Influenza virus is a human pathogen that causes epidemics every year, as well as potential pandemic outbreaks, as occurred in 2009. Vaccination has proven to be sufficient in the prevention and containment of viral spreading. In addition to the traditional current egg-based vaccines, new and promising vaccine platforms, such as virus-like particles (VLPs), have been developed. VLPs have been shown to be both safe and immunogenic against influenza infections. Although antibody persistence has been studied in traditional influenza vaccines, studies on antibody response durations induced by VLP influenza vaccines in humans are scarce. Here, we show that subjects vaccinated with an insect cell-derived VLP vaccine, in the midst of the 2009 H1N1 influenza pandemic outbreak in Mexico City, showed antibody persistence up to 24 months post-vaccination. Additionally, we found that subjects that reported being revaccinated with a subsequent inactivated influenza virus vaccine showed higher antibody titres to the pandemic influenza virus than those who were not revaccinated. These findings provide insights into the duration of the antibody responses elicited by an insect cell-derived pandemic influenza VLP vaccine and the possible effects of subsequent influenza vaccination on antibody persistence induced by this VLP vaccine in humans.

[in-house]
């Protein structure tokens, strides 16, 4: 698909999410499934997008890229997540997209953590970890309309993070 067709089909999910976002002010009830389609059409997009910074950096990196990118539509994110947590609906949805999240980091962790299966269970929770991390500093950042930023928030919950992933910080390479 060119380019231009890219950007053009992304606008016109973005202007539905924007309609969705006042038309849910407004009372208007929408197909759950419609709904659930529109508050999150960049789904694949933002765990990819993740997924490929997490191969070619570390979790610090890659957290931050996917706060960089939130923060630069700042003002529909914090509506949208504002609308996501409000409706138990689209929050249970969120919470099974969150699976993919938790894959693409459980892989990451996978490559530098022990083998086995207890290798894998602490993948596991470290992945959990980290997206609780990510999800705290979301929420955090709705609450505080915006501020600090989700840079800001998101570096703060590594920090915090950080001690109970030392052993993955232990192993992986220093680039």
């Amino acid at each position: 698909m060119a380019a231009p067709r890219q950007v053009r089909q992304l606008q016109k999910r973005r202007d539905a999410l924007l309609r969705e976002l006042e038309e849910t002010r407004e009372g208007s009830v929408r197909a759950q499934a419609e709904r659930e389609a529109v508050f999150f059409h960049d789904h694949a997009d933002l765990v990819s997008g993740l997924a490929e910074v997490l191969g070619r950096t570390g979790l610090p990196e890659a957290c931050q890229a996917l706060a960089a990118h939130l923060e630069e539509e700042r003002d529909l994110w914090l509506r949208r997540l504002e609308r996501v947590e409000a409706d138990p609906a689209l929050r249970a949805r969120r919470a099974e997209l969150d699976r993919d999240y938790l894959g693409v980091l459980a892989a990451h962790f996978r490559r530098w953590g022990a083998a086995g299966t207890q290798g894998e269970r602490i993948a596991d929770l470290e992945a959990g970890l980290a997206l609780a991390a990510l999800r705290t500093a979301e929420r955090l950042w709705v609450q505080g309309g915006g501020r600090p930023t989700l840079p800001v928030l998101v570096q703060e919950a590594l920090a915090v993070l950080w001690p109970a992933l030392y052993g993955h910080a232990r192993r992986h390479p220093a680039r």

Valero-Pacheco N*, Pérez-Toledo M*, Villasís-Keever MA, Núñez-Valencia A, Boscó-Gárate I, et al. Antibody Persistence in Adults Two Years after Vaccination with an H1N1 2009 Pandemic Influenza Virus-Like Particle Vaccine. PLoS ONE (2016) 11(2): e0150146. doi:10.1371/journal.pone.0150146. PMID: 26919288. *Equal contribution.